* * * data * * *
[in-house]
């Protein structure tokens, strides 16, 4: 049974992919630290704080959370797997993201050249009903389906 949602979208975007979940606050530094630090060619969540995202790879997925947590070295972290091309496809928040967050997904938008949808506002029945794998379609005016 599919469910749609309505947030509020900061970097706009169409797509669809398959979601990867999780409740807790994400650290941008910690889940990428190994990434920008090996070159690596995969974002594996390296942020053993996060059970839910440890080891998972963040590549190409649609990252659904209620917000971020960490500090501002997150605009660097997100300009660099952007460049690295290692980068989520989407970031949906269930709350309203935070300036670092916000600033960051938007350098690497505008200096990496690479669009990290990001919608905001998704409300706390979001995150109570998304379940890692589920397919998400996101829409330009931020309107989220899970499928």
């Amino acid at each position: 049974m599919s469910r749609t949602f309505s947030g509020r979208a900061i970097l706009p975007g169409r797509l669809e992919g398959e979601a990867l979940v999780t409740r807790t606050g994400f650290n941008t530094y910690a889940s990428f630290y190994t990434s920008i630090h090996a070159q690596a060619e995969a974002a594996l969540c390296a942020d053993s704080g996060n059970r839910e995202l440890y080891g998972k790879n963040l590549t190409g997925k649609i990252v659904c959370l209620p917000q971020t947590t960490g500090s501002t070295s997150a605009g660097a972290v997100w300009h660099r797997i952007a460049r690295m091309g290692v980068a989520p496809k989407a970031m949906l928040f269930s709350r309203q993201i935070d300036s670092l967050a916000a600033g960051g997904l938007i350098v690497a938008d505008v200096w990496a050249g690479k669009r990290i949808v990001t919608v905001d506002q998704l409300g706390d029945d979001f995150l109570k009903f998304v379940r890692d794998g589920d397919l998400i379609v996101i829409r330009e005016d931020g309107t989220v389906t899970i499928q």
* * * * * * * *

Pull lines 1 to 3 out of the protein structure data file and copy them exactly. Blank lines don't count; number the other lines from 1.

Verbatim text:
[in-house]
């Protein structure tokens, strides 16, 4: 049974992919630290704080959370797997993201050249009903389906 949602979208975007979940606050530094630090060619969540995202790879997925947590070295972290091309496809928040967050997904938008949808506002029945794998379609005016 599919469910749609309505947030509020900061970097706009169409797509669809398959979601990867999780409740807790994400650290941008910690889940990428190994990434920008090996070159690596995969974002594996390296942020053993996060059970839910440890080891998972963040590549190409649609990252659904209620917000971020960490500090501002997150605009660097997100300009660099952007460049690295290692980068989520989407970031949906269930709350309203935070300036670092916000600033960051938007350098690497505008200096990496690479669009990290990001919608905001998704409300706390979001995150109570998304379940890692589920397919998400996101829409330009931020309107989220899970499928």
């Amino acid at each position: 049974m599919s469910r749609t949602f309505s947030g509020r979208a900061i970097l706009p975007g169409r797509l669809e992919g398959e979601a990867l979940v999780t409740r807790t606050g994400f650290n941008t530094y910690a889940s990428f630290y190994t990434s920008i630090h090996a070159q690596a060619e995969a974002a594996l969540c390296a942020d053993s704080g996060n059970r839910e995202l440890y080891g998972k790879n963040l590549t190409g997925k649609i990252v659904c959370l209620p917000q971020t947590t960490g500090s501002t070295s997150a605009g660097a972290v997100w300009h660099r797997i952007a460049r690295m091309g290692v980068a989520p496809k989407a970031m949906l928040f269930s709350r309203q993201i935070d300036s670092l967050a916000a600033g960051g997904l938007i350098v690497a938008d505008v200096w990496a050249g690479k669009r990290i949808v990001t919608v905001d506002q998704l409300g706390d029945d979001f995150l109570k009903f998304v379940r890692d794998g589920d397919l998400i379609v996101i829409r330009e005016d931020g309107t989220v389906t899970i499928q």